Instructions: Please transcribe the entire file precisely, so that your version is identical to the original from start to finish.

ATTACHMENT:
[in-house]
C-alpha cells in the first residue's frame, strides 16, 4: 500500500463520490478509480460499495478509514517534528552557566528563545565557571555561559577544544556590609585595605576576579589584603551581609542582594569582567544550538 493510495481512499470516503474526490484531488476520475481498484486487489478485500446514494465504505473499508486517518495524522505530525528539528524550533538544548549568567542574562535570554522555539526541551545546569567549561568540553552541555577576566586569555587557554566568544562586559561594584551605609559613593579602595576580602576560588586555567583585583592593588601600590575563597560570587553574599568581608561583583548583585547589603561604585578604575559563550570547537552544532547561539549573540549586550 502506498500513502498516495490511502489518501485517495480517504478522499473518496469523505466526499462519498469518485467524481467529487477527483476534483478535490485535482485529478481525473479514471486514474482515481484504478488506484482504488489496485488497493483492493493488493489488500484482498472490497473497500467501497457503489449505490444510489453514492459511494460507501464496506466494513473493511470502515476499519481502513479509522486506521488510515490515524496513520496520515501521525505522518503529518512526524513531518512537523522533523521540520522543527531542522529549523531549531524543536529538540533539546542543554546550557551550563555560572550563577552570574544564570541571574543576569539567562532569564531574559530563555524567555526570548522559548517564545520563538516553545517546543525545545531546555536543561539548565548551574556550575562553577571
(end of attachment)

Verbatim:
[in-house]
C-alpha cells in the first residue's frame, strides 16, 4: 500500500463520490478509480460499495478509514517534528552557566528563545565557571555561559577544544556590609585595605576576579589584603551581609542582594569582567544550538 493510495481512499470516503474526490484531488476520475481498484486487489478485500446514494465504505473499508486517518495524522505530525528539528524550533538544548549568567542574562535570554522555539526541551545546569567549561568540553552541555577576566586569555587557554566568544562586559561594584551605609559613593579602595576580602576560588586555567583585583592593588601600590575563597560570587553574599568581608561583583548583585547589603561604585578604575559563550570547537552544532547561539549573540549586550 502506498500513502498516495490511502489518501485517495480517504478522499473518496469523505466526499462519498469518485467524481467529487477527483476534483478535490485535482485529478481525473479514471486514474482515481484504478488506484482504488489496485488497493483492493493488493489488500484482498472490497473497500467501497457503489449505490444510489453514492459511494460507501464496506466494513473493511470502515476499519481502513479509522486506521488510515490515524496513520496520515501521525505522518503529518512526524513531518512537523522533523521540520522543527531542522529549523531549531524543536529538540533539546542543554546550557551550563555560572550563577552570574544564570541571574543576569539567562532569564531574559530563555524567555526570548522559548517564545520563538516553545517546543525545545531546555536543561539548565548551574556550575562553577571